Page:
starring Keira Knightley and Matthew Macfadyen), it will be clear that Ashenden is based upon it, both in details of its architecture and decoration and in its patterns of occupancy. A few stories in this book are fictionalized accounts of real people and events; most use its history as a framework or springboard for my own purposes. In other words, I have used certain facts about the house when they have suited me and the story I wanted to tell.

Unlike many great country houses, which are handed down from generation to generation of the same family, Basildon Park’s mixed fortunes have often mirrored the times through which it has lived. That basic idea was the genesis of Ashenden.

is fiction. Basildon Park has belonged to the National Trust since 1978.

I am indebted to various sources. The most important of these are
Basildon Park
by Charles Pugh and Tracey Avery (National Trust, 2002), “A Casket to Enclose Pictorial Gems” by Dr. Caroline Dakers (
magazine, 2004),
Basildon, Berkshire: An Illustrated History
by Clive Williams, OBE (Reading, 1994),
Bath Stone Quarries
by Derek Hawkins (Folly Books, 2011),
Pit of Shame: The Real
Ballad of Reading Gaol
by Anthony Stokes (Waterside Press, 2007), “Where Thames Smooth Waters Glide” (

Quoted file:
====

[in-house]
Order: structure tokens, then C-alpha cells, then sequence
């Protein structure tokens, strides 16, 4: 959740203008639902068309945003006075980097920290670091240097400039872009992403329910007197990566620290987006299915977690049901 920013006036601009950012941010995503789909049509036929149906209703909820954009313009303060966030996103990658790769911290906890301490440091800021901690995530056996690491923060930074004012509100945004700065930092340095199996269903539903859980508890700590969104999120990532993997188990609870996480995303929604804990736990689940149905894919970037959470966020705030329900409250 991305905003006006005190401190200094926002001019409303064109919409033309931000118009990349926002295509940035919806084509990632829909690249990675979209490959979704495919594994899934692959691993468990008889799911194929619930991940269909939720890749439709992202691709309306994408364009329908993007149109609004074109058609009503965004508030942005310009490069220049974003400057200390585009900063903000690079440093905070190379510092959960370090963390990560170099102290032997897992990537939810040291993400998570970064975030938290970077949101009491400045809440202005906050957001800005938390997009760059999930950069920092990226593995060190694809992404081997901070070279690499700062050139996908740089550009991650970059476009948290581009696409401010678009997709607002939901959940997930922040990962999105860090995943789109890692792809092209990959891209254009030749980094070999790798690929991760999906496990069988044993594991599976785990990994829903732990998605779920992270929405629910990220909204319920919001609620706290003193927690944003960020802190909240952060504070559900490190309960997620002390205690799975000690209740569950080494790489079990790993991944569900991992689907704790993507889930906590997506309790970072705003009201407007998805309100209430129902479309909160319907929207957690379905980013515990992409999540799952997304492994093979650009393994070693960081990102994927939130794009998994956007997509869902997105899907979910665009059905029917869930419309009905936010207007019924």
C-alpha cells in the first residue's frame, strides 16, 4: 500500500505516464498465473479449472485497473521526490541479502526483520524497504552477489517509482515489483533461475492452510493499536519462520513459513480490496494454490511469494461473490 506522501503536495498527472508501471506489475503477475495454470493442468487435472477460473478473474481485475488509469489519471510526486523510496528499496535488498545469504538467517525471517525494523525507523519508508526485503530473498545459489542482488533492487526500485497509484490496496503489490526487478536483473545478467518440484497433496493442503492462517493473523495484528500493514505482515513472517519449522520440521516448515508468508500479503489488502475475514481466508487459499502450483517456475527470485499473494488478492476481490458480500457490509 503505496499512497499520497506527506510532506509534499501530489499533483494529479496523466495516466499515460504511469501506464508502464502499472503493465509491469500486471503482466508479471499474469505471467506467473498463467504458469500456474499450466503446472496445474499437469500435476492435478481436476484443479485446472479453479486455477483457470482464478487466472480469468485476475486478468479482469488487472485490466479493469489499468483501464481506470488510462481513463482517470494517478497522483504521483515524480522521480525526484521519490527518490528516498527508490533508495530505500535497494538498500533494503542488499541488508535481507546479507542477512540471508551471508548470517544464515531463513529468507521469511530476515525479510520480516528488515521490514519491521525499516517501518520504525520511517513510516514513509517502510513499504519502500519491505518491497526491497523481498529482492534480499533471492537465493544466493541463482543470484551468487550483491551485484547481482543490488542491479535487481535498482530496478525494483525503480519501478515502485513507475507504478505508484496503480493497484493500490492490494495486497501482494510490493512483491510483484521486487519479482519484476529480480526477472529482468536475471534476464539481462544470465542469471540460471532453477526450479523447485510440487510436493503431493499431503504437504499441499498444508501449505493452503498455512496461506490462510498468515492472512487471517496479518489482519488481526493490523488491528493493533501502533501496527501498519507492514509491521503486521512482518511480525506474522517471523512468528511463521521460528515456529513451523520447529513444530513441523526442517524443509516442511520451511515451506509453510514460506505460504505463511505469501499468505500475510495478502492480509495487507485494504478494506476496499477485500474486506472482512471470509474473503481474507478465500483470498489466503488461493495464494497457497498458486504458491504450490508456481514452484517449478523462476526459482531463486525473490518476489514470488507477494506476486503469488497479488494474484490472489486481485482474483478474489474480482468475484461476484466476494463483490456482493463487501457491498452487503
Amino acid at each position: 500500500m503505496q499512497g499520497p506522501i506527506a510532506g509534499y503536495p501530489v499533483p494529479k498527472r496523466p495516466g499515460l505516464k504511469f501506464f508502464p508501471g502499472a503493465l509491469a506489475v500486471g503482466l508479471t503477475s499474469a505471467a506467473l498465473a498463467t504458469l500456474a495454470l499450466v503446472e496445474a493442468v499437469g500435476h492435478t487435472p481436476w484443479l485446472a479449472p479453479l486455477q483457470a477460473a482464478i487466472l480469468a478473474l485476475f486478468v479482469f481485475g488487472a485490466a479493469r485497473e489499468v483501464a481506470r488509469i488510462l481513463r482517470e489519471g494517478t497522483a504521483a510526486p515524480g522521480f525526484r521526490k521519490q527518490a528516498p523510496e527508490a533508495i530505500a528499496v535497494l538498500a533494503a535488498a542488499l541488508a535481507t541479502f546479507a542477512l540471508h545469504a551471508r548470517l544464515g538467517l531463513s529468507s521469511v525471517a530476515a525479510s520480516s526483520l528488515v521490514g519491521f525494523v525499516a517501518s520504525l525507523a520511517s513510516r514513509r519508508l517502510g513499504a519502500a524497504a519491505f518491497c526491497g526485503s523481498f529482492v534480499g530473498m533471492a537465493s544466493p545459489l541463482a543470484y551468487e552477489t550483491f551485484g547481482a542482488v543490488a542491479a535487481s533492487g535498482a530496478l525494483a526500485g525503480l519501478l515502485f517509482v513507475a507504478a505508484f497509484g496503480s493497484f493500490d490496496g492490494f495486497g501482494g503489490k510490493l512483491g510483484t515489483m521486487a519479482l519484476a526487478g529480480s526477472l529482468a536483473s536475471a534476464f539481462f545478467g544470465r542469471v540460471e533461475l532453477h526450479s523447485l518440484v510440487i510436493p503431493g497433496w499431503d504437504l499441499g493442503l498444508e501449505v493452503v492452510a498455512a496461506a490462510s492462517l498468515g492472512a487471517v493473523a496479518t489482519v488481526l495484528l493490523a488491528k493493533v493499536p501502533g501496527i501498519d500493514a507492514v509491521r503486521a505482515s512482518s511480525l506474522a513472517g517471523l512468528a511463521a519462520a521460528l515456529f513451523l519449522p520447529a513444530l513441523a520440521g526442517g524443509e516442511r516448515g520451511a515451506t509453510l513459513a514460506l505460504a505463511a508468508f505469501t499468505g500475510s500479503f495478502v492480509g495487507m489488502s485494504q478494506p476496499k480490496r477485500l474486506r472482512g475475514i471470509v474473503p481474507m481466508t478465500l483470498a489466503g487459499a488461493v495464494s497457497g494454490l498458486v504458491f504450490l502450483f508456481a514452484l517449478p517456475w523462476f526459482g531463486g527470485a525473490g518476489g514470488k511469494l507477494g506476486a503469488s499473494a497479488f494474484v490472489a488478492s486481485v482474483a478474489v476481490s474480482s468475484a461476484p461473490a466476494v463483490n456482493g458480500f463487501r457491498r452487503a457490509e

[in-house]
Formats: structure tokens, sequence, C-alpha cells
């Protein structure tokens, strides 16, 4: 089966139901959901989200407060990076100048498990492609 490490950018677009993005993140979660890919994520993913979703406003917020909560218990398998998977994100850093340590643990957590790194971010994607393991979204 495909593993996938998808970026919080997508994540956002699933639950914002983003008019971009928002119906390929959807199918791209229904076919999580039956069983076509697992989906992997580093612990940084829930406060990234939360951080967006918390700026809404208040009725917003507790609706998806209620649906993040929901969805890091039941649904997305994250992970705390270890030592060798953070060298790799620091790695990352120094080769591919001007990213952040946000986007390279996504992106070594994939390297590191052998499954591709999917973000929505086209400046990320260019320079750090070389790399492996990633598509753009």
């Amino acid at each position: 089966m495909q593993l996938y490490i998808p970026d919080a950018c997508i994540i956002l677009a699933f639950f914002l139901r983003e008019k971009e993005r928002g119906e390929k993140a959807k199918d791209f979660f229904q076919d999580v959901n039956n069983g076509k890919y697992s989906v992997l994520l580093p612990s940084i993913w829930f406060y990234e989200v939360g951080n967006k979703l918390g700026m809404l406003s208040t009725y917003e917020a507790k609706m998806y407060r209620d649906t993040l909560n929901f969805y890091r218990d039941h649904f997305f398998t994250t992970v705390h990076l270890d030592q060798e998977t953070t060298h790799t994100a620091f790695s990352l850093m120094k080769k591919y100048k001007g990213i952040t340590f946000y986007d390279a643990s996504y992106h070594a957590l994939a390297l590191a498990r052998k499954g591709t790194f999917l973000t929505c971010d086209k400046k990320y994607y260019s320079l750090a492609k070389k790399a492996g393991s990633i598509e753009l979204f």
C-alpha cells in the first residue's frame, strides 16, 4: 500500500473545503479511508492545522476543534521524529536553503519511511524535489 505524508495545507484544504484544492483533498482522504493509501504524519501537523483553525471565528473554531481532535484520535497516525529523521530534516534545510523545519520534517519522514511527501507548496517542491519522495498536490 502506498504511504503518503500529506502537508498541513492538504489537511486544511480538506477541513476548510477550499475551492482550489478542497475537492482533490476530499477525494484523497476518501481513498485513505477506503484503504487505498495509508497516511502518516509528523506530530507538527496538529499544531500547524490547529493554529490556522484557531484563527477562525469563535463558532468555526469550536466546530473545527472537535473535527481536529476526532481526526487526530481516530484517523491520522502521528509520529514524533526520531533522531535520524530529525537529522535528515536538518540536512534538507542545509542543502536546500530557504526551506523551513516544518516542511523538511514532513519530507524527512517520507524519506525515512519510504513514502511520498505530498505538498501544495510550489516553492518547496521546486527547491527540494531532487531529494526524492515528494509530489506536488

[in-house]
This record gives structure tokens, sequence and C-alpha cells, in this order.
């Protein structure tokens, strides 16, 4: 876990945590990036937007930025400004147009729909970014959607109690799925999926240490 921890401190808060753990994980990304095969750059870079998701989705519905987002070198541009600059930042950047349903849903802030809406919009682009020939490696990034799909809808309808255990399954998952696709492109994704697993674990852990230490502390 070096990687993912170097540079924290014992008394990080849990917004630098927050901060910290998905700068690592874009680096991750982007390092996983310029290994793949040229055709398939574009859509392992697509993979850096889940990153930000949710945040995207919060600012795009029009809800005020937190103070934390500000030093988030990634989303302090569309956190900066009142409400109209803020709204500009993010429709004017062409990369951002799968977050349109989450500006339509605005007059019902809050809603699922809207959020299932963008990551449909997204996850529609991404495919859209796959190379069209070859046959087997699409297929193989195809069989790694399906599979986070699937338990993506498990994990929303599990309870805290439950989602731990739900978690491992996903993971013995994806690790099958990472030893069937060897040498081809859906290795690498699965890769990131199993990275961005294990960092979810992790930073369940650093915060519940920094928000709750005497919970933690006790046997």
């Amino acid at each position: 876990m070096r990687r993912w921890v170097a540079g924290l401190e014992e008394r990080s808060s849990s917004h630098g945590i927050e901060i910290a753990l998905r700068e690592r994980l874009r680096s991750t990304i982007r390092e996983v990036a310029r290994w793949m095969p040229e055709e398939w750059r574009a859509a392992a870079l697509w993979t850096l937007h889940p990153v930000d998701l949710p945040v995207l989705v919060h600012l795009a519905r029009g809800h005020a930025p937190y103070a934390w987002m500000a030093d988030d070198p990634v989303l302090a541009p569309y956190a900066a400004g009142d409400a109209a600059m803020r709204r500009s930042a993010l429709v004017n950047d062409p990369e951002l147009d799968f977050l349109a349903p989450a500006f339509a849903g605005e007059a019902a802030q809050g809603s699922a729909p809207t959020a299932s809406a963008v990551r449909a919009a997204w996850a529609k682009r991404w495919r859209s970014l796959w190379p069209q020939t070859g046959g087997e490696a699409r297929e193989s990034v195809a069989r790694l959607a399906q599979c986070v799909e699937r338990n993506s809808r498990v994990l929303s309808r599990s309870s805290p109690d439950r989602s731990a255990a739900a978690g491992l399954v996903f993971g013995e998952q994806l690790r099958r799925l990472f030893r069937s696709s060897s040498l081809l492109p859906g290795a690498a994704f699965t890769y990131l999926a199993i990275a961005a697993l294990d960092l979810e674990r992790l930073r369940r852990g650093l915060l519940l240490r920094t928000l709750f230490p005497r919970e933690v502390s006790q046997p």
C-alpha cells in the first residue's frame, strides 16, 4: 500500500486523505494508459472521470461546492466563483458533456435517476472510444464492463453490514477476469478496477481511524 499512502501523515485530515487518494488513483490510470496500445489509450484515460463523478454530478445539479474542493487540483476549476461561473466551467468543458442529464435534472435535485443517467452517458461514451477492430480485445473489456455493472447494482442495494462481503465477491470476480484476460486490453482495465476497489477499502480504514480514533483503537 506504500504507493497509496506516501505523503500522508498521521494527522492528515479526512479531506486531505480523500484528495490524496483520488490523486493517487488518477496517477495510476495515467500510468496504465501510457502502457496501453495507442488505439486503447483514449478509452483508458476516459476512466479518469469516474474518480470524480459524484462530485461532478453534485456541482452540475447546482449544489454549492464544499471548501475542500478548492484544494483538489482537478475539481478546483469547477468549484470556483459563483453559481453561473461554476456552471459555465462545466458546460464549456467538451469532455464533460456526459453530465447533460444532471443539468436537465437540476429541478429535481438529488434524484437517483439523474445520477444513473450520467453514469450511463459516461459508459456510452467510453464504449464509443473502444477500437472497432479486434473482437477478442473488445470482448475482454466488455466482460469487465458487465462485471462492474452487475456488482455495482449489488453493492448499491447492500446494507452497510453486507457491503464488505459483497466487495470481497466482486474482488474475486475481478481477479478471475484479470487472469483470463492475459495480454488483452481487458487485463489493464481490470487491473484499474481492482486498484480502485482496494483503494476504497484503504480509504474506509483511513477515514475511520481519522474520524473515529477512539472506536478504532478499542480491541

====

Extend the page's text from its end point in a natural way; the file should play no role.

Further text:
), “6th Battalion Royal Berkshire Regiment, The Somme, 1 July, 1916” by Andy Teal (
), and Malcolm Sanders’s site about POW camps in Britain (

My agent Anthony Goff, who has been a constant source of advice and support over many years, found the perfect home for the book. Thanks also to Georgia Glover and Marigold Atkey at David Higham Associates for all their assistance.

At Fig Tree, Juliet Annan has made this a very much better book than it might have been, while her enthusiasm has been fantastically encouraging. Thanks also to Sophie Missing; Ellie Smith for shepherding the manuscript through production; Lesley Levene, whose copyediting skills saved me from myself numerous times; Chantal Noel, Penguin Rights director, who has worked so hard to bring the book to new audiences; and Emma Ewbank, who designed the beautiful jacket.

I would also like to thank the great team at Simon & Schuster for their warmth and dedication: Trish Todd, Molly Lindley, Kelly Welsh, and Jessica Abell.